Dale Murphy and I attended the same church. He had seen me there.
And he remembered. He asked me how my daughter was doing. He remembered she was in a wheel chair. He asked if he could help give her a blessing. Later that day, he hit a 470-foot home run off Tippy Martinez of the Orioles. I saw him at church that Sunday.
"Aw, he just got it up a bit," was all Murph would say.
He didn't hear me. I didn't care.
Charley Leibrandt was warming up for Kansas City in the sixth inning. At that time, the bullpen was along the left field fence next to the stands. The pitcher's rubber was three feet from the fence. As I leaned against the chain link, I could have reached out and fingered the seams of the arm patch on his uniform.
He pretended I wasn't there.
I pretended I was him.
He gave up three runs that inning.
I didn't give up any.
I saw a tall 25-year old pitch three solid innings against the Orioles. He struck out three and walked one, giving up only a run-scoring double.
His name was Randy St. Claire, the former pitching coach of the Nationals.
In the third inning of a minor league game in Orlando, I left my seat at Tinker Field for a few moments to take in the sights. On my way back, I stopped and asked the blue-haired lady at the concession stand if they sold "authentic" Orlando Twins caps. As she considered my question, her eyebrows rose so high that, for a moment, all the wrinkles on her face disappeared.
It was 1935 all over again.
As I turned to walk away, an athletic-looking young man asked me if I wanted the "real thing."
"Sure," I said. He walked me towards the clubhouse door, which was a simple metal gate along the side of the stands at Tinker Field.
He quickly looked both ways to make sure no one saw us, then opened the door and motioned me inside. It was the middle of the game and no one was there. He pulled a uniform out of a locker and grabbed a hat from a table that was emblazoned with the traditional interlocking "OT" logo of the Orlando Twins.
The jersey had belonged to a Minnesota Twins player the previous season. At the end of each year, the uniforms were handed down to the minor league club.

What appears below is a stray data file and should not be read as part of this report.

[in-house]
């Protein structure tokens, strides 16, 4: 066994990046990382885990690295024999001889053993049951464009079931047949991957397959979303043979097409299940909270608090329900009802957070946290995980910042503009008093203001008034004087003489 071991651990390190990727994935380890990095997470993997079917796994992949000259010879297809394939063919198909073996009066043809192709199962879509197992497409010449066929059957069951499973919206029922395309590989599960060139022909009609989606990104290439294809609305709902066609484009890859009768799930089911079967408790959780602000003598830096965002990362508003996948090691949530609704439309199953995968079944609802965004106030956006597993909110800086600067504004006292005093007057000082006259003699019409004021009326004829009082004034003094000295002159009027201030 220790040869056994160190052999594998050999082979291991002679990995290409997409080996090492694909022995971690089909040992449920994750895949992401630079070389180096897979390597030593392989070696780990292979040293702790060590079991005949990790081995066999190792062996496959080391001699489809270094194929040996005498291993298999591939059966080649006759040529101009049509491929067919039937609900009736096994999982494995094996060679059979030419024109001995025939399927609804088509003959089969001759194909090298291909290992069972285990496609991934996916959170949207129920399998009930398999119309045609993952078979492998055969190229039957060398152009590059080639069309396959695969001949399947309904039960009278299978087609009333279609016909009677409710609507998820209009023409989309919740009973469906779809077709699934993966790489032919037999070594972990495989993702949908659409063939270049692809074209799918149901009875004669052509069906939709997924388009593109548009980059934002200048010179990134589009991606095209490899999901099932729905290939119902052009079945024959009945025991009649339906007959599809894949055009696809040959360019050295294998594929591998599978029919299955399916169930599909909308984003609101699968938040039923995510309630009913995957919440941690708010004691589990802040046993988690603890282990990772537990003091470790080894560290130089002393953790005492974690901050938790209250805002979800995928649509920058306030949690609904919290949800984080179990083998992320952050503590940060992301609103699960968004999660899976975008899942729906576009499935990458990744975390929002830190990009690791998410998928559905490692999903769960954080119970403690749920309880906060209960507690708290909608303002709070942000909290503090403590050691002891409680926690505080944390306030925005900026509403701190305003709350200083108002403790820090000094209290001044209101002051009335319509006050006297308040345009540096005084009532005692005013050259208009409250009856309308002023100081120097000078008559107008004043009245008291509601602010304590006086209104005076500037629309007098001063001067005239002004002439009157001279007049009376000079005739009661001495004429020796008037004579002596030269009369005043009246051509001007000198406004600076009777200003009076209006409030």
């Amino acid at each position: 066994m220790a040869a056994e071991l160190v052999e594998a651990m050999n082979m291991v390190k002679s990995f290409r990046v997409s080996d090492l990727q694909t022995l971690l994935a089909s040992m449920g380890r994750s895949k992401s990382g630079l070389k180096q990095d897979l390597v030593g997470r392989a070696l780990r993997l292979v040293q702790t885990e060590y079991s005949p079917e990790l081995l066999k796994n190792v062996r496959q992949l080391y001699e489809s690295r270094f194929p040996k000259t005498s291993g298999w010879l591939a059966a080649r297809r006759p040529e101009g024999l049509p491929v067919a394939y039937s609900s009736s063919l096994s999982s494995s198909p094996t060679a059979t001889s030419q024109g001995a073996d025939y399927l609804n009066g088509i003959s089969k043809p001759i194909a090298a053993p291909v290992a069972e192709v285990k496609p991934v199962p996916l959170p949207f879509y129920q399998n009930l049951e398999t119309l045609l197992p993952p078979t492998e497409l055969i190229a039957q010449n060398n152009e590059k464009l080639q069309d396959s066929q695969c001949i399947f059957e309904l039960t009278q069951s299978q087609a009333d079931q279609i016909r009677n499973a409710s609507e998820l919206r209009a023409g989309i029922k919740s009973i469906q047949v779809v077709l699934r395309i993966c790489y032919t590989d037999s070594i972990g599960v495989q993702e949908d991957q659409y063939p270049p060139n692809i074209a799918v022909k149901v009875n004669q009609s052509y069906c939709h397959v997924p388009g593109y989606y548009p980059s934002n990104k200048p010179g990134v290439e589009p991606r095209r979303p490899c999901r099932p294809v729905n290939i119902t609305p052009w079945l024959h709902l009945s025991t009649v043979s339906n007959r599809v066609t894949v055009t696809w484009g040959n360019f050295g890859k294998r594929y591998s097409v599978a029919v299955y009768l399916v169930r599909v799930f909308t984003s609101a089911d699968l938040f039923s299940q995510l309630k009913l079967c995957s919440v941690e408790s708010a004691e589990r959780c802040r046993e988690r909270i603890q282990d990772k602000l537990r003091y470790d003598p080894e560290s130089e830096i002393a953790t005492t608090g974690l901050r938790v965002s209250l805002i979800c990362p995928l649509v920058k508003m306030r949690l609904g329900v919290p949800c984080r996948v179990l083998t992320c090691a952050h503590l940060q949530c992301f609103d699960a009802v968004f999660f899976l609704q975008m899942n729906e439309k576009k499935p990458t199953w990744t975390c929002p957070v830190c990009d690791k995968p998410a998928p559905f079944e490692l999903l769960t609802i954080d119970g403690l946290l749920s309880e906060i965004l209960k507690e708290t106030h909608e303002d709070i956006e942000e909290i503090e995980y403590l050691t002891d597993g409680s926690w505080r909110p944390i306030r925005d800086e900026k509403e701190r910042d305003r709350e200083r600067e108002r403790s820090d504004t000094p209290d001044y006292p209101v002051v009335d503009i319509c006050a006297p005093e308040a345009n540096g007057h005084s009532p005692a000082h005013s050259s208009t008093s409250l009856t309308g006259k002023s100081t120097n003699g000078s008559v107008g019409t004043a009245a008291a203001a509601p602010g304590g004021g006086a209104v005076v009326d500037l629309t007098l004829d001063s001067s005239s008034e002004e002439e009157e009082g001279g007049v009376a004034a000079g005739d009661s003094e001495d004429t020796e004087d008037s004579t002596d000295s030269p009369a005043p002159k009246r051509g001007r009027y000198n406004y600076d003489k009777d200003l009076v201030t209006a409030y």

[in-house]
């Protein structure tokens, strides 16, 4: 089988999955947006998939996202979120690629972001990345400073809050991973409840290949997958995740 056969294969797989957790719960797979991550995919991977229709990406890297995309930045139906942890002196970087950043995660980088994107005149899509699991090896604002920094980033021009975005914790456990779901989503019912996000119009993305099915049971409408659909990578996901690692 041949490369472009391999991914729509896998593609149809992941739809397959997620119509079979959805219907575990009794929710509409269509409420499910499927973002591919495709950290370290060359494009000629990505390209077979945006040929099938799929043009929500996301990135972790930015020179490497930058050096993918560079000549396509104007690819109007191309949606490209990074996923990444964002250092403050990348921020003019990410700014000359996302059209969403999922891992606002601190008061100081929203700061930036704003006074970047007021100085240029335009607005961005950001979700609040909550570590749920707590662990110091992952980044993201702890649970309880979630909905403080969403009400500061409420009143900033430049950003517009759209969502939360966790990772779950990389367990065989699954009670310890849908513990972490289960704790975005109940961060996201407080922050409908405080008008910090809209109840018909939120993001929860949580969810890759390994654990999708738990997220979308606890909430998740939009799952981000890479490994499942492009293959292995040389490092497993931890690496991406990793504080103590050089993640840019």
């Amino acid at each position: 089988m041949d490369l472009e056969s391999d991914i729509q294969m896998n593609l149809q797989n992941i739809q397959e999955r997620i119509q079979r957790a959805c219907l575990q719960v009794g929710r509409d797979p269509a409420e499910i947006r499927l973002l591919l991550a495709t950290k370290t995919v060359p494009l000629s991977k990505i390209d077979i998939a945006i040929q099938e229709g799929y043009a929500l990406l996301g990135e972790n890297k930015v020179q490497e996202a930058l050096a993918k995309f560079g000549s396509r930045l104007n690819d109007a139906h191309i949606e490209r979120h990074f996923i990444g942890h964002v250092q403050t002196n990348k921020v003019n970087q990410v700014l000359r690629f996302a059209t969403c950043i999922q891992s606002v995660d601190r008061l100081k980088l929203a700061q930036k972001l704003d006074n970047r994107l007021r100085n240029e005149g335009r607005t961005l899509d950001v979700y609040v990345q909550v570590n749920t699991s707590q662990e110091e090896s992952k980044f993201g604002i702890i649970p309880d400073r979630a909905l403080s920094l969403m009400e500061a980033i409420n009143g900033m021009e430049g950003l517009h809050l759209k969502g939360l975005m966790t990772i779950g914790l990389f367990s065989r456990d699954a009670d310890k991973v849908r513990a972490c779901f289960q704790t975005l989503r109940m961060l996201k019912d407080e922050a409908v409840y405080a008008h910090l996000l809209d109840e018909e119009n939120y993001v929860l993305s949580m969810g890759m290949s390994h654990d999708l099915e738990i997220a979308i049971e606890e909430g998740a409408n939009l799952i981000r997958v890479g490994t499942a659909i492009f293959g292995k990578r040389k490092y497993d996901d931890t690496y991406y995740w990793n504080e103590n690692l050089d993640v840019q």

"I'll give you both for $25" said the young man.
"Won't they be missed?" I asked.
"Ah, I'll tell 'em someone stole them."
I returned to my seat with a brown paper bag that contained my prizes. The jersey was No. 21. To this day, I have been afraid to look up whose jersey I "purchased." Some things are better left unknown.
Has the statute of limitations for theft in Florida expired by now?
When my daughter's health permitted, my family left Florida and relocated to the mountains of south-eastern Idaho. I can't say that I necessarily miss spring training, because I saw all there was to see and learned all there was to learn about the shadowy underbelly of baseball's annual rebirth.
It was in Idaho, of all places, that I became a baseball insider, a member of the club, someone whose job everyone wanted. About an hour after the Idaho Falls Braves public address announcer quit and moved to Portland, I walked into general manager Rai Henniger’s office to try and sell him something.
He offered me the job on the spot. It paid $25 a game and included all the food I could eat. I later asked him why I got the job. "I had just moved here," he said, "and I didn't know anyone else to ask."
In other words, he knew talent when it walked in the door.
I spent the summer saying, “Good evening, ladies and gentlemen, and welcome to McDermott Field for tonight’s game between the [visiting team] and your...home...town...Idaho...Falls Braves!”
No one from the Braves made it to the major leagues, and the only opposing player that ever impressed me was the Helena Dodger’s shortstop, Jose Offerman.
He had a pretty decent major league career.
I learned something while working for the Braves. I was not alone.
The team general manager and I were waiting out a rain delay in his office one evening when he reached into his desk and pulled out a worn shoebox full of audio tapes and threw it on his desk. He waited for me to ask what they were.
"Every year, I get hundreds of demo tapes from guys across the country wanting your job. Lawyers, doctors, delivery guys, you name it, they watch a game on TV and record themselves announcing the players. Most offer to do it for free. Some are willing to do just one game."
Pretending not to understand, I asked him why these men would humble themselves before a rookie league general manager so that a few hundred fans could hear them speak?